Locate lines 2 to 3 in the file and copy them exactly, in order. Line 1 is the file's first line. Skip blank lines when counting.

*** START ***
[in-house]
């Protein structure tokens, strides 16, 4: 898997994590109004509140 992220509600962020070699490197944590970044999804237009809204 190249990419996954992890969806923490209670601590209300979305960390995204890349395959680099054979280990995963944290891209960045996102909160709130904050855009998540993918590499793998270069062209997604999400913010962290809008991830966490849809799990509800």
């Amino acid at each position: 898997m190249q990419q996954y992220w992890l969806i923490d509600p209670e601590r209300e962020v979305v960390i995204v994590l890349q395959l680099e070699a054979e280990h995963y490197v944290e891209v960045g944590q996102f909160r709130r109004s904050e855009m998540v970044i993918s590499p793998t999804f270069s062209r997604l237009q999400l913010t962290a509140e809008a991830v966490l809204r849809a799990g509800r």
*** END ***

């Protein structure tokens, strides 16, 4: 898997994590109004509140 992220509600962020070699490197944590970044999804237009809204 190249990419996954992890969806923490209670601590209300979305960390995204890349395959680099054979280990995963944290891209960045996102909160709130904050855009998540993918590499793998270069062209997604999400913010962290809008991830966490849809799990509800």
């Amino acid at each position: 898997m190249q990419q996954y992220w992890l969806i923490d509600p209670e601590r209300e962020v979305v960390i995204v994590l890349q395959l680099e070699a054979e280990h995963y490197v944290e891209v960045g944590q996102f909160r709130r109004s904050e855009m998540v970044i993918s590499p793998t999804f270069s062209r997604l237009q999400l913010t962290a509140e809008a991830v966490l809204r849809a799990g509800r």